Here is a rough sketch of the pattern:
Context: A well defined Product Backlog and a Scrum Team and a Scrum Master.
Problem: A specific way to break down the Product Backlog assigned into the Sprint into tasks that can be estimated, assigned, tracked, and reported.
Forces: size of the task, complexity, priorities, value.
Solution: Translate the selected portion of the Product Backlog into a Sprint Backlog by letting the developers choose what tasks they want to be responsible for, while making sure they are collectively capable of completing the work. Only some percentage of the Product Backlog is translated into tasks at the SpringPlanningMeeting, because some of the tasks will have to be defined as the ScrumTeam learns or knows more. The Sprint Backlog is updated during the Sprint as new tasks are discovered, refactored, deleted, and if there are any tasks left at the end of the Sprint, it is preferable that they all belong to the same Product Backlog item. That way these tasks can be transferred to another Sprint.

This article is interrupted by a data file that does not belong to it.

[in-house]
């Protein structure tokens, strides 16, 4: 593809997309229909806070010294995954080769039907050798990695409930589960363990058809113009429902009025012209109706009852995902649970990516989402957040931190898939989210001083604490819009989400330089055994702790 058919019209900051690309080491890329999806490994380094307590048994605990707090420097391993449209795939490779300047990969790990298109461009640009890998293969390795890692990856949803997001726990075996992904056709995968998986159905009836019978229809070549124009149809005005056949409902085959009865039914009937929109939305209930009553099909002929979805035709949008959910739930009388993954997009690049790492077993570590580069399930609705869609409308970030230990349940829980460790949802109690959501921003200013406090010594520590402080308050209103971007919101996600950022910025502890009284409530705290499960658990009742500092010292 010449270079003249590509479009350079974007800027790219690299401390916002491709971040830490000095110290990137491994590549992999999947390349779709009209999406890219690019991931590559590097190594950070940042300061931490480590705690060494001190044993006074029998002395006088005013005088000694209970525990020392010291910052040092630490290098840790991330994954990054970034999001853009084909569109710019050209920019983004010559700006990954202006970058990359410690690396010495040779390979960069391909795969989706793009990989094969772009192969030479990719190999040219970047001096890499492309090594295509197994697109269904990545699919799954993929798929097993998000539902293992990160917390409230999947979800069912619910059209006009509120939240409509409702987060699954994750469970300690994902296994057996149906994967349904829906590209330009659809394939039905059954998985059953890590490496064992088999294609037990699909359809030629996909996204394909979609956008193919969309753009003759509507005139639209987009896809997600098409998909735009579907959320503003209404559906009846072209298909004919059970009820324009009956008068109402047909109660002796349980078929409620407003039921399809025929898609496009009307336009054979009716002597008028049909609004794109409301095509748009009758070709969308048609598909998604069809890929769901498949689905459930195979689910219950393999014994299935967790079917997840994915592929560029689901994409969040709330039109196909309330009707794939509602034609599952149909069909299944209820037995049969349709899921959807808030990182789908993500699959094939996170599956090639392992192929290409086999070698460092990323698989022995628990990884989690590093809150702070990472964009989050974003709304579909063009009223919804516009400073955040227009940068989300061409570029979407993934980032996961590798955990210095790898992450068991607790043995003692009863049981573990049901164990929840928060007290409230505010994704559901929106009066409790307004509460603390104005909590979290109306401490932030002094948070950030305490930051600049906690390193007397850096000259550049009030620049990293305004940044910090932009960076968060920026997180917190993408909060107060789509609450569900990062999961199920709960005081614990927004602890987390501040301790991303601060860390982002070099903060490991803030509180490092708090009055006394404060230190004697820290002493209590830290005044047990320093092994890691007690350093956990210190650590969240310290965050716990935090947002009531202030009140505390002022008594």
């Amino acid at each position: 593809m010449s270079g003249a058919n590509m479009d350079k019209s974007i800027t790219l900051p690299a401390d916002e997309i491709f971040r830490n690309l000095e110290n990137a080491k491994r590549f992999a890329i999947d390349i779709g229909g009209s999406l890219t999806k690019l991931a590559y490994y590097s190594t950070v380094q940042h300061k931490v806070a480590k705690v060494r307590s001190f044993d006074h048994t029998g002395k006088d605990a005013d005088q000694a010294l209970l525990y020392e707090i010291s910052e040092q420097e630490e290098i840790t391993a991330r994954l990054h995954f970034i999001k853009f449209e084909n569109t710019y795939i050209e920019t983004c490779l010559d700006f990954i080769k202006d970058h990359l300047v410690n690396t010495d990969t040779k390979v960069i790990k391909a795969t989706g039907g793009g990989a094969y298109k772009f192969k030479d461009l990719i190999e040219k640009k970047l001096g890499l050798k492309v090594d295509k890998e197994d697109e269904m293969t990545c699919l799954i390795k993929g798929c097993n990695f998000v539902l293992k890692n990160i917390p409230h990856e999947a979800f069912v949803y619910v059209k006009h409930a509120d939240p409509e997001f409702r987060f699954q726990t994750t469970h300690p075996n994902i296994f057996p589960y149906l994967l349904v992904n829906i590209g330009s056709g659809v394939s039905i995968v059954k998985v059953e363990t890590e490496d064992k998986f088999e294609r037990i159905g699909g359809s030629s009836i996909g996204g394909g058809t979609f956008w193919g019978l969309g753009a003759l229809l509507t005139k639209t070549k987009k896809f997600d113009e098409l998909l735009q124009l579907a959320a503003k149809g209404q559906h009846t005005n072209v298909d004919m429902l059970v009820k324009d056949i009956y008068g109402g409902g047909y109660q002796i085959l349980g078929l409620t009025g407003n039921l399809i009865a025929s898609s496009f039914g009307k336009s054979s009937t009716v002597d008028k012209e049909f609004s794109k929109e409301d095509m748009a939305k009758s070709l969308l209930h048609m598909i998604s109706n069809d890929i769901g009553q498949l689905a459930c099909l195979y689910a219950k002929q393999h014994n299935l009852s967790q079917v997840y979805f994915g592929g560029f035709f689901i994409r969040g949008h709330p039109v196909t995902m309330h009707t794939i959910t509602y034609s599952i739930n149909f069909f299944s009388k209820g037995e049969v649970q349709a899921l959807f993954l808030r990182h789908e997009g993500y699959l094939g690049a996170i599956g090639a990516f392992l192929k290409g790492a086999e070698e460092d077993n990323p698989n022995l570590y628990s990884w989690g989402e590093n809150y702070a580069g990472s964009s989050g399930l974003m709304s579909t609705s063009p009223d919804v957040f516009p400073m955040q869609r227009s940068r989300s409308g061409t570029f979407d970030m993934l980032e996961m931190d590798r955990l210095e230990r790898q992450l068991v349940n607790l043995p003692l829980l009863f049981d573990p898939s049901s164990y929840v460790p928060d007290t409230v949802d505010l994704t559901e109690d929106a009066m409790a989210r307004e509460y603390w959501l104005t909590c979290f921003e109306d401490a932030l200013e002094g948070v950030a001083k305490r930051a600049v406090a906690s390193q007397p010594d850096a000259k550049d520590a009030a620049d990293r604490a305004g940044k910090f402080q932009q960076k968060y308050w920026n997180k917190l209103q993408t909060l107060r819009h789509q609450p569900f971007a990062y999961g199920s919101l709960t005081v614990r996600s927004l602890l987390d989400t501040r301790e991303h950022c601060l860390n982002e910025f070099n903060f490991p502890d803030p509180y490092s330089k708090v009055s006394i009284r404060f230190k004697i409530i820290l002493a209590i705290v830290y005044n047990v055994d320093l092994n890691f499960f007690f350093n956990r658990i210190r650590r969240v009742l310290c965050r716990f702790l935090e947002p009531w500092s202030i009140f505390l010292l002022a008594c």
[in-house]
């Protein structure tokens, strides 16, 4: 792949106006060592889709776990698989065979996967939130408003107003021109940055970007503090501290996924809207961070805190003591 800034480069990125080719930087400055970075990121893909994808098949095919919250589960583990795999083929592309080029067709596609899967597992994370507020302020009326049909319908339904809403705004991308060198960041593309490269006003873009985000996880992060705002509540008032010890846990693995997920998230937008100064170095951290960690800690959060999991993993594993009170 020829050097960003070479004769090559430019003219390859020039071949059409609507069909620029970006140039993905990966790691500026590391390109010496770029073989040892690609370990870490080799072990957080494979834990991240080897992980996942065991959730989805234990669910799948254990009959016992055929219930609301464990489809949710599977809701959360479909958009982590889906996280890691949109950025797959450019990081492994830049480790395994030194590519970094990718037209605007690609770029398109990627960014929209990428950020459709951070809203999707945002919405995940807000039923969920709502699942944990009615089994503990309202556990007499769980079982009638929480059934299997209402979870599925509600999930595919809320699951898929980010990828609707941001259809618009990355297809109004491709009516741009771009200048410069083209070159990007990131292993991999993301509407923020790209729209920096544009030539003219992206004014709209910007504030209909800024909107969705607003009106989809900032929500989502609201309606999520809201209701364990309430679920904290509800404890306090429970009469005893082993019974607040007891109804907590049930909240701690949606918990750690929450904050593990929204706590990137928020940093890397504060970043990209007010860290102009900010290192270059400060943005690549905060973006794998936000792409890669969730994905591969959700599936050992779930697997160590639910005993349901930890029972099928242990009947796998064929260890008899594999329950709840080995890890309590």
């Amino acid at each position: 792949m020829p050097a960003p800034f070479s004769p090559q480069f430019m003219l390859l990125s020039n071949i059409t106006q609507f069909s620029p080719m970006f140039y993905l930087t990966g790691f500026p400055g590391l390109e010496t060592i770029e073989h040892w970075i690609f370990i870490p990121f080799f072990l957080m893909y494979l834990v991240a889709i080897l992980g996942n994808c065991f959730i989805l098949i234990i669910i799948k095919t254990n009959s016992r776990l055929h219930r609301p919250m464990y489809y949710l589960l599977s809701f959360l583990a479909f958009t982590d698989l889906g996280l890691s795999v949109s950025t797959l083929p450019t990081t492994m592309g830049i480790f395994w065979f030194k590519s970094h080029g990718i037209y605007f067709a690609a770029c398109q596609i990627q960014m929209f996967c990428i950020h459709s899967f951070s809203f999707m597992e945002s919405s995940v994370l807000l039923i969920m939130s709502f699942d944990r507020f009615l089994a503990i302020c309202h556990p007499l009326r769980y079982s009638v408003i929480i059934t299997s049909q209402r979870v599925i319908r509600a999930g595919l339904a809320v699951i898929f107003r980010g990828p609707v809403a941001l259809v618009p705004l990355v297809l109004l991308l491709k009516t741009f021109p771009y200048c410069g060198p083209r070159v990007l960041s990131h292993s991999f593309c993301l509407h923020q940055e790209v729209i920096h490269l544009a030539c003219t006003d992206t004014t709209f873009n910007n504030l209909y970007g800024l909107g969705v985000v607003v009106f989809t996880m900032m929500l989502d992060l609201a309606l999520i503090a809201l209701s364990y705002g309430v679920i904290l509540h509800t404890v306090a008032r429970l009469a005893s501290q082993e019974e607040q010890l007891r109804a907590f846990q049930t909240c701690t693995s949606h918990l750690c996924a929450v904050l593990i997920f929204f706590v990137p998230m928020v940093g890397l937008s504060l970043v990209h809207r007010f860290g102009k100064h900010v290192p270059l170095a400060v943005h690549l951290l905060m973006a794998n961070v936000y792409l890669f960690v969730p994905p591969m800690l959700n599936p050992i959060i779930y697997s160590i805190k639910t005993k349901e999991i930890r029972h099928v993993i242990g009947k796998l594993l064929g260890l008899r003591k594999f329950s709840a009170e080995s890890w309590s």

Resulting Context:The ScrumTeam has an instrument to measure its progress (see problem).